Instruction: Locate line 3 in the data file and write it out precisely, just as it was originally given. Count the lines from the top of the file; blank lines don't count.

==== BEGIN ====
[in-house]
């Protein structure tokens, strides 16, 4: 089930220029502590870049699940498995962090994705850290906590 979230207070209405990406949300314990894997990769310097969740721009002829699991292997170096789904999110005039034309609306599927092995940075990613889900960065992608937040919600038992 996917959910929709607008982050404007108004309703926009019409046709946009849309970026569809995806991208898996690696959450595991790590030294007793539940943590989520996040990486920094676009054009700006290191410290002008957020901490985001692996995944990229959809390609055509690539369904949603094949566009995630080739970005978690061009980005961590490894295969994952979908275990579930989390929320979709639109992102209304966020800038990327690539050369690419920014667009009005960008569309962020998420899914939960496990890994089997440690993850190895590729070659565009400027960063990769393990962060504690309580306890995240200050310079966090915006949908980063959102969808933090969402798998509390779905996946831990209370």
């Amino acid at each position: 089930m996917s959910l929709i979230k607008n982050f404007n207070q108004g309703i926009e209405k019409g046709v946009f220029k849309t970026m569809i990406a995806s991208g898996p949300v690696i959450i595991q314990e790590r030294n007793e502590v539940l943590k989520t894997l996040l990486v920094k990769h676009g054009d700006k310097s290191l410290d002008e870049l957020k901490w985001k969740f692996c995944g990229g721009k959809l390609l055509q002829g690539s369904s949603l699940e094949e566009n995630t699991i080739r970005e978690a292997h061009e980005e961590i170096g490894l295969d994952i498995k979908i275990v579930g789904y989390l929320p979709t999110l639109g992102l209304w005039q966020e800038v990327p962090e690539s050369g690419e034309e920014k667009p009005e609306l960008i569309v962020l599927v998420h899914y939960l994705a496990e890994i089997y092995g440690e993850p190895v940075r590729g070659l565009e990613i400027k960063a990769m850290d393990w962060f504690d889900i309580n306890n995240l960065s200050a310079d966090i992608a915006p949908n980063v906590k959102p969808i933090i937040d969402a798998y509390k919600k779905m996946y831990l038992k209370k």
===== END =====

């Amino acid at each position: 089930m996917s959910l929709i979230k607008n982050f404007n207070q108004g309703i926009e209405k019409g046709v946009f220029k849309t970026m569809i990406a995806s991208g898996p949300v690696i959450i595991q314990e790590r030294n007793e502590v539940l943590k989520t894997l996040l990486v920094k990769h676009g054009d700006k310097s290191l410290d002008e870049l957020k901490w985001k969740f692996c995944g990229g721009k959809l390609l055509q002829g690539s369904s949603l699940e094949e566009n995630t699991i080739r970005e978690a292997h061009e980005e961590i170096g490894l295969d994952i498995k979908i275990v579930g789904y989390l929320p979709t999110l639109g992102l209304w005039q966020e800038v990327p962090e690539s050369g690419e034309e920014k667009p009005e609306l960008i569309v962020l599927v998420h899914y939960l994705a496990e890994i089997y092995g440690e993850p190895v940075r590729g070659l565009e990613i400027k960063a990769m850290d393990w962060f504690d889900i309580n306890n995240l960065s200050a310079d966090i992608a915006p949908n980063v906590k959102p969808i933090i937040d969402a798998y509390k919600k779905m996946y831990l038992k209370k």